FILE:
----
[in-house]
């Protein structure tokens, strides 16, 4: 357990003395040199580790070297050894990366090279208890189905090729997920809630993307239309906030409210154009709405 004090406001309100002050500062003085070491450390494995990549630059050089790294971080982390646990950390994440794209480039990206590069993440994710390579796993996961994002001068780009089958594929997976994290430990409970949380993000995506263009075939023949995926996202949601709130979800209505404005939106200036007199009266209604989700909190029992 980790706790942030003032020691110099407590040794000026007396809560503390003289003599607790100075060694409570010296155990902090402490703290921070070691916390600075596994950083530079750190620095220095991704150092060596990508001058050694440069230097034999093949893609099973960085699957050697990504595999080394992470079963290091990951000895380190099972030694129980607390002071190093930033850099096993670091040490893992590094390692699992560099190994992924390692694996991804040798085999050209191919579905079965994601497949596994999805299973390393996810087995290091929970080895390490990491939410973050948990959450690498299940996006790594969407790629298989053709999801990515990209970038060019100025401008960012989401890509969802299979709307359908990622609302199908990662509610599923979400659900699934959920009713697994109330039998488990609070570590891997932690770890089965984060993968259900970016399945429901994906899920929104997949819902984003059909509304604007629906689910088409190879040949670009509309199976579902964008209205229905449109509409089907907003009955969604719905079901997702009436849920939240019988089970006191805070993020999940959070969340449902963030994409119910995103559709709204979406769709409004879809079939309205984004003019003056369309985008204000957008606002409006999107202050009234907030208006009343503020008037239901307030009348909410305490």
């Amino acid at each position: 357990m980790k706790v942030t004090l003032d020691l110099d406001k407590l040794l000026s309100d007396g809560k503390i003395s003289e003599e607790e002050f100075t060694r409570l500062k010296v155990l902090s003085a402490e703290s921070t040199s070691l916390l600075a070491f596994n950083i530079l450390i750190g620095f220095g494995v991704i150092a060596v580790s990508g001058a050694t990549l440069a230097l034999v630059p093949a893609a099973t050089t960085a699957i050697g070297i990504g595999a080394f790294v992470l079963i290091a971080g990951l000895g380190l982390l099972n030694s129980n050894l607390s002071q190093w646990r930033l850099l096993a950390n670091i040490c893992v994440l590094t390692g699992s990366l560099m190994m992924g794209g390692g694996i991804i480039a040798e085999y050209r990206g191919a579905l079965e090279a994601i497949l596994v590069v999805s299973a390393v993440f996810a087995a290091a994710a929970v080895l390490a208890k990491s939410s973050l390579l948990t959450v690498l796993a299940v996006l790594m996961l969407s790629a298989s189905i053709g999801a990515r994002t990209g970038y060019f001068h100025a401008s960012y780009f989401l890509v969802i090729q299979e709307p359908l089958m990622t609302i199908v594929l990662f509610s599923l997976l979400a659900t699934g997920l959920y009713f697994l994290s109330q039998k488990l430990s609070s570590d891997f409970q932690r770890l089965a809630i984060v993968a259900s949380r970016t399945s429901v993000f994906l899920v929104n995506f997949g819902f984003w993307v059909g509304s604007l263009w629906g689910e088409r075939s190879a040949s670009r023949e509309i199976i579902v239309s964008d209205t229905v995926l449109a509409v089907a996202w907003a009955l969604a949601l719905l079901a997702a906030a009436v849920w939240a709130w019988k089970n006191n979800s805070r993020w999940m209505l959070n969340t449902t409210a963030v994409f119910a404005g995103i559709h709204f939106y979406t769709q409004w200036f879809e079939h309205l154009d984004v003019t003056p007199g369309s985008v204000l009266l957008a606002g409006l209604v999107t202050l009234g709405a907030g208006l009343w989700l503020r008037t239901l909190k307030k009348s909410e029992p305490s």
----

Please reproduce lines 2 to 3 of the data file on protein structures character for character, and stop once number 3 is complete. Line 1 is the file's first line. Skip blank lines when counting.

């Protein structure tokens, strides 16, 4: 357990003395040199580790070297050894990366090279208890189905090729997920809630993307239309906030409210154009709405 004090406001309100002050500062003085070491450390494995990549630059050089790294971080982390646990950390994440794209480039990206590069993440994710390579796993996961994002001068780009089958594929997976994290430990409970949380993000995506263009075939023949995926996202949601709130979800209505404005939106200036007199009266209604989700909190029992 980790706790942030003032020691110099407590040794000026007396809560503390003289003599607790100075060694409570010296155990902090402490703290921070070691916390600075596994950083530079750190620095220095991704150092060596990508001058050694440069230097034999093949893609099973960085699957050697990504595999080394992470079963290091990951000895380190099972030694129980607390002071190093930033850099096993670091040490893992590094390692699992560099190994992924390692694996991804040798085999050209191919579905079965994601497949596994999805299973390393996810087995290091929970080895390490990491939410973050948990959450690498299940996006790594969407790629298989053709999801990515990209970038060019100025401008960012989401890509969802299979709307359908990622609302199908990662509610599923979400659900699934959920009713697994109330039998488990609070570590891997932690770890089965984060993968259900970016399945429901994906899920929104997949819902984003059909509304604007629906689910088409190879040949670009509309199976579902964008209205229905449109509409089907907003009955969604719905079901997702009436849920939240019988089970006191805070993020999940959070969340449902963030994409119910995103559709709204979406769709409004879809079939309205984004003019003056369309985008204000957008606002409006999107202050009234907030208006009343503020008037239901307030009348909410305490």
């Amino acid at each position: 357990m980790k706790v942030t004090l003032d020691l110099d406001k407590l040794l000026s309100d007396g809560k503390i003395s003289e003599e607790e002050f100075t060694r409570l500062k010296v155990l902090s003085a402490e703290s921070t040199s070691l916390l600075a070491f596994n950083i530079l450390i750190g620095f220095g494995v991704i150092a060596v580790s990508g001058a050694t990549l440069a230097l034999v630059p093949a893609a099973t050089t960085a699957i050697g070297i990504g595999a080394f790294v992470l079963i290091a971080g990951l000895g380190l982390l099972n030694s129980n050894l607390s002071q190093w646990r930033l850099l096993a950390n670091i040490c893992v994440l590094t390692g699992s990366l560099m190994m992924g794209g390692g694996i991804i480039a040798e085999y050209r990206g191919a579905l079965e090279a994601i497949l596994v590069v999805s299973a390393v993440f996810a087995a290091a994710a929970v080895l390490a208890k990491s939410s973050l390579l948990t959450v690498l796993a299940v996006l790594m996961l969407s790629a298989s189905i053709g999801a990515r994002t990209g970038y060019f001068h100025a401008s960012y780009f989401l890509v969802i090729q299979e709307p359908l089958m990622t609302i199908v594929l990662f509610s599923l997976l979400a659900t699934g997920l959920y009713f697994l994290s109330q039998k488990l430990s609070s570590d891997f409970q932690r770890l089965a809630i984060v993968a259900s949380r970016t399945s429901v993000f994906l899920v929104n995506f997949g819902f984003w993307v059909g509304s604007l263009w629906g689910e088409r075939s190879a040949s670009r023949e509309i199976i579902v239309s964008d209205t229905v995926l449109a509409v089907a996202w907003a009955l969604a949601l719905l079901a997702a906030a009436v849920w939240a709130w019988k089970n006191n979800s805070r993020w999940m209505l959070n969340t449902t409210a963030v994409f119910a404005g995103i559709h709204f939106y979406t769709q409004w200036f879809e079939h309205l154009d984004v003019t003056p007199g369309s985008v204000l009266l957008a606002g409006l209604v999107t202050l009234g709405a907030g208006l009343w989700l503020r008037t239901l909190k307030k009348s909410e029992p305490s």